Dream Teams Series
Table of Contents
Are you finding your team members constantly fighting with one another? Has it been harder to get work done because the team just doesn’t seem to be on the same page? No matter how hard you try, where there are teams, there’s often conflict—even among top performers. If left unchecked, this can cause major concerns in the form of lost productivity or even decreasing retention rates.
This course will help you better understand why conflict occurs within teams, the different kinds of conflict, and actions you can take to prepare when conflict arises.
What causes team conflict?
Many are aware that conflict can cause issues in a team, but less people are aware why it happens at all. Simply put, conflict happens because we’re all different. Everyone has unique life experiences and core values. Disagreement can arise from a clash of needs, priorities, goals, or ideas related to these personal experiences and values. Check out the activity below for the many types of conflict that can occur within teams:
Try it out!
But this isn’t to say that differences aren’t a good thing—in fact, many cases will require your teams to be diverse in order to succeed. The real problem isn’t that we’re different, but that many lack awareness of others and themselves. To build trust and empower employees to work through disagreements, you must encourage them to understand each other’s perspectives. Without that awareness, they can’t make a conscious effort to improve their relationships.
Healthy vs. unhealthy conflict.
What’s the first thing that comes to your mind when you hear the word conflict? For most, it’s probably a negative connotation of people communicating. However, conflict is not always a bad thing. There are actually two types of conflict: healthy and unhealthy.
Although these might look very similar on the outside, the main way to distinguish the two is by determining the intent of the conflict and how the team can use it to grow. For example, conflict can arise when someone has a different opinion on the work being done. They can say “I hate this” and provide nothing else, or they can provide their opinion to help the project or team grow. Now, let’s imagine the worker instead said, “Help me understand some of the decisions you made. I’m not sure I agree with XYZ.” This allows both parties to understand exactly why decisions are made. After the explanation, they might even agree that certain calls made were in fact the best options.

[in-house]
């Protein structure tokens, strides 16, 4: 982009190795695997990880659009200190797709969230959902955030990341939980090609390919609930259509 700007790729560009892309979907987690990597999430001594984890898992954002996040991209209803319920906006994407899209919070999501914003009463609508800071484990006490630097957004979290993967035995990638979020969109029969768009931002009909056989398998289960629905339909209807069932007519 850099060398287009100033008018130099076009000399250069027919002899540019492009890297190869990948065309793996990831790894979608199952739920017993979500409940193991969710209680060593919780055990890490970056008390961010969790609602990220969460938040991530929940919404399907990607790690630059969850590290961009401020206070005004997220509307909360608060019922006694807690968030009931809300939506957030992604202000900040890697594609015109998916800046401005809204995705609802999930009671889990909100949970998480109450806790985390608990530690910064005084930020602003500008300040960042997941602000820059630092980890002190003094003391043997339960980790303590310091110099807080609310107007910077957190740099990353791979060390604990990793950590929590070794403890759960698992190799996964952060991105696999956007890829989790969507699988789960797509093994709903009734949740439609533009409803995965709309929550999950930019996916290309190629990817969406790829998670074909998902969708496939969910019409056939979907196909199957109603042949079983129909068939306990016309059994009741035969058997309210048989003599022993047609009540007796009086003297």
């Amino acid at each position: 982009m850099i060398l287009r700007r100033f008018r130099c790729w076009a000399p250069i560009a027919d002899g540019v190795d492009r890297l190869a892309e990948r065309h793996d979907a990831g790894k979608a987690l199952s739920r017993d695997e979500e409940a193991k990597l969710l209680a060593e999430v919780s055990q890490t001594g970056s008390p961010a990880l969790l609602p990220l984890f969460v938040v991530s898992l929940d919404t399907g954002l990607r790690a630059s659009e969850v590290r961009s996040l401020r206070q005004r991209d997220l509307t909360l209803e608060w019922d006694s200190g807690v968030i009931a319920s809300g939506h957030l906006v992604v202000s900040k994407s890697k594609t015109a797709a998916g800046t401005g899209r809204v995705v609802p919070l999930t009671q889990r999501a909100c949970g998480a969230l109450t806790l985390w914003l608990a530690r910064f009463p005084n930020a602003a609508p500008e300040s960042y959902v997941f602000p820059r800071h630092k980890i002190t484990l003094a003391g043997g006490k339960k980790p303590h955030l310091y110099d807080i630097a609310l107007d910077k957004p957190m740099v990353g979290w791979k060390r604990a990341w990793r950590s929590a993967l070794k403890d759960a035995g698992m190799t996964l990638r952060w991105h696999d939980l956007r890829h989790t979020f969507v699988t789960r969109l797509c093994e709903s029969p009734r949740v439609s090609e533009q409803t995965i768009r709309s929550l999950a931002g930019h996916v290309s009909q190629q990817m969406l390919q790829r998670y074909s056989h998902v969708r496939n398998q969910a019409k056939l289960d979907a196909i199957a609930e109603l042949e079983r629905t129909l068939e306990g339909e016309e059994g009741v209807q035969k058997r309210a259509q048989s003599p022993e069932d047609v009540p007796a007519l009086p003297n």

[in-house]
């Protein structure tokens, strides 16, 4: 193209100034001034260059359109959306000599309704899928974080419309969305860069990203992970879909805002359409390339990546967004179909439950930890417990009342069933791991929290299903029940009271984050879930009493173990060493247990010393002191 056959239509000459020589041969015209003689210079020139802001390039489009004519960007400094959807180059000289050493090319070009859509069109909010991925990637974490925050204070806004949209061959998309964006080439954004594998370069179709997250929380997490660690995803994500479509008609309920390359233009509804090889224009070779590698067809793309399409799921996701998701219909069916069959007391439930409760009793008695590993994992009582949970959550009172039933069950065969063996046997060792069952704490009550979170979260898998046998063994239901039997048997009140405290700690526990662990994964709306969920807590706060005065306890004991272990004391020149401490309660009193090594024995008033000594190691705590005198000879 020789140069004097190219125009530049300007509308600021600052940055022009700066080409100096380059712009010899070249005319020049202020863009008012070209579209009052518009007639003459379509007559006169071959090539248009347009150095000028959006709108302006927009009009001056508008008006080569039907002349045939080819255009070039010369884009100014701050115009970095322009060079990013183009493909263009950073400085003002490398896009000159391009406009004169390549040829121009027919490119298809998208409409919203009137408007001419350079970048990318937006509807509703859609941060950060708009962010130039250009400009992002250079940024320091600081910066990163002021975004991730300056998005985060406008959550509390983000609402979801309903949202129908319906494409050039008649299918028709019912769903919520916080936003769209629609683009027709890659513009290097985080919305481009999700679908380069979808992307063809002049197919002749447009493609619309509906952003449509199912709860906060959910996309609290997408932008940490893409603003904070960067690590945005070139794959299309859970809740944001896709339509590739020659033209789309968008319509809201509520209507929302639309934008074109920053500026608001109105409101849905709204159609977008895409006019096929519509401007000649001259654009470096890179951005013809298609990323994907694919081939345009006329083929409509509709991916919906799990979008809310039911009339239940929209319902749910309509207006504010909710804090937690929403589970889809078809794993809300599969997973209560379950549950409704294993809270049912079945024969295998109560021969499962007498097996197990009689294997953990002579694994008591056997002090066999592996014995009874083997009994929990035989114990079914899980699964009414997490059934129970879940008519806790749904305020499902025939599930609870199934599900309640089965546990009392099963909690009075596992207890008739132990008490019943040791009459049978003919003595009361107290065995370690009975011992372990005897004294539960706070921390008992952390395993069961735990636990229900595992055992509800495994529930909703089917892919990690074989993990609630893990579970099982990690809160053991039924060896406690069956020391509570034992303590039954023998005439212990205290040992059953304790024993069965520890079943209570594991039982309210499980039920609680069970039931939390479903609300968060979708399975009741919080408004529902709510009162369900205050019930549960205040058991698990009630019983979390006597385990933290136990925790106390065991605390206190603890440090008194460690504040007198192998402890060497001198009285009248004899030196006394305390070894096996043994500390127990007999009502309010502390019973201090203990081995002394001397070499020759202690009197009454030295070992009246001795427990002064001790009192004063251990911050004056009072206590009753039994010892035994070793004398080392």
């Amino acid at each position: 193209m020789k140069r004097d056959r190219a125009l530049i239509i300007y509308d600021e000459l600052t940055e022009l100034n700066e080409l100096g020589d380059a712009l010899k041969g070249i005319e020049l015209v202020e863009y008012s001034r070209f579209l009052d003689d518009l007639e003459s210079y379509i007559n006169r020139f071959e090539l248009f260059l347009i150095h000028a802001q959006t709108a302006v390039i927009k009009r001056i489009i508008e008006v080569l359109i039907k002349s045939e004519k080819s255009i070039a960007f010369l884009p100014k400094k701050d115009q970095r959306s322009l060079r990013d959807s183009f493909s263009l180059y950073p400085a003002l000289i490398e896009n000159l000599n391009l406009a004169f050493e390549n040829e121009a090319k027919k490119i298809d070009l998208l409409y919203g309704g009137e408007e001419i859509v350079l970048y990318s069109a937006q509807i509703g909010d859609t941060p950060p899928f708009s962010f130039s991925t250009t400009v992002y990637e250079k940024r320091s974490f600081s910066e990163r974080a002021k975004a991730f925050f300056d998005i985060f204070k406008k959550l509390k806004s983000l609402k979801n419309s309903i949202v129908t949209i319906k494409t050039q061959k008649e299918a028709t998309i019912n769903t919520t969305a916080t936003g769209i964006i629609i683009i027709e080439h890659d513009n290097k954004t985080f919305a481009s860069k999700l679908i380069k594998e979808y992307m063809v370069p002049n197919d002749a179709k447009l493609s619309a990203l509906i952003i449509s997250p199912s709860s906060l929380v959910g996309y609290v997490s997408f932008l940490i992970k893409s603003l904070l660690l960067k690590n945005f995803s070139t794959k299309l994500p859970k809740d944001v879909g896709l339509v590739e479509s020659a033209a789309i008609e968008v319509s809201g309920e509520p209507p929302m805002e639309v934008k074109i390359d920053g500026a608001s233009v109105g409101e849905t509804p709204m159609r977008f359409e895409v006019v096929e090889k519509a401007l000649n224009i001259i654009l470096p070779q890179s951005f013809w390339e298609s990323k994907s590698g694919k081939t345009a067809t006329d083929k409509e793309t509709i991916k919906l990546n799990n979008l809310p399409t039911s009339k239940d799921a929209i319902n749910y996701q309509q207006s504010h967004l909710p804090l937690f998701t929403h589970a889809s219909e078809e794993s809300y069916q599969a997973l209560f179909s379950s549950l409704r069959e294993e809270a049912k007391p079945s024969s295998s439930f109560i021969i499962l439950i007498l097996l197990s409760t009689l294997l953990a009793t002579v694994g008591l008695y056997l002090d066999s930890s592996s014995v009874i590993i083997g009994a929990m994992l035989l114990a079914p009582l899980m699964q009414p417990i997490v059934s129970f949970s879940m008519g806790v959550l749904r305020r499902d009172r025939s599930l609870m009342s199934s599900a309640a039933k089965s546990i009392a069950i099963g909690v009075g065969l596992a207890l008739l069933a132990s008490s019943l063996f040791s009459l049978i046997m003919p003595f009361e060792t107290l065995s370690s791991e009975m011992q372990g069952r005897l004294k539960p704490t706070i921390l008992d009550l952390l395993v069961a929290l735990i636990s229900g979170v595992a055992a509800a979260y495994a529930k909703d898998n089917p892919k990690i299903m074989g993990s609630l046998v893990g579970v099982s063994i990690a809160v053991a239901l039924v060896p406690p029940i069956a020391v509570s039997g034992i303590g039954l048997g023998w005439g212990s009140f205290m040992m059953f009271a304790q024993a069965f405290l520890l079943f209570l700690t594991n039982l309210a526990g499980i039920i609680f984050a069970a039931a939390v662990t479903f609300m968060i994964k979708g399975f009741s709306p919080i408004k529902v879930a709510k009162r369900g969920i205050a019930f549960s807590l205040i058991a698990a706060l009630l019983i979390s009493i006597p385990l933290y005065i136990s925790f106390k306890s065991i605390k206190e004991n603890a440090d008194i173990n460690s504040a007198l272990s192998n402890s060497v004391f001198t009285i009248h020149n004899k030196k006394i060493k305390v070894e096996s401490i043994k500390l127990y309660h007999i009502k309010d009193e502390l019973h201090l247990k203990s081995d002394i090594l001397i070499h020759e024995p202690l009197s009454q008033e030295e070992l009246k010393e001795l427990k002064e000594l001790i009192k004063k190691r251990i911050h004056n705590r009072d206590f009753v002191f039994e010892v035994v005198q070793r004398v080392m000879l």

Try the activity below to see if you can determine which scenarios are unhealthy vs. healthy conflict.
Try it out!
Even healthy conflict can go poorly if the team doesn’t feel like they’re in a safe place to interact. It may be deemed healthy, but it’s still conflict. This can be challenging for employees to address, but how they handle it is the difference between an average and a high-performing team. Don’t try to cover these situations up; instead, lean into them in a constructive way. Remind your team that conflict is inevitable. They can use it to learn from one another as long as it’s never a personal attack and is meant to instead propel the team to success.
Are some teams doomed to fail?
Think about the worst team you’ve been a part of. Were there times where you thought there was no possible solution? Are some teams doomed to fail from the beginning? In some cases, yes. There are two major reasons for this that you can avoid when building your teams.
The first can be summed up by the quote to the right from Matt Poepsel during a recent interview on team cohesion. Many organizations form teams and jump straight into the work they need to perform. This seems like an obvious choice to get quicker results, but if you’re looking to yield more from the team, start by working on the team itself.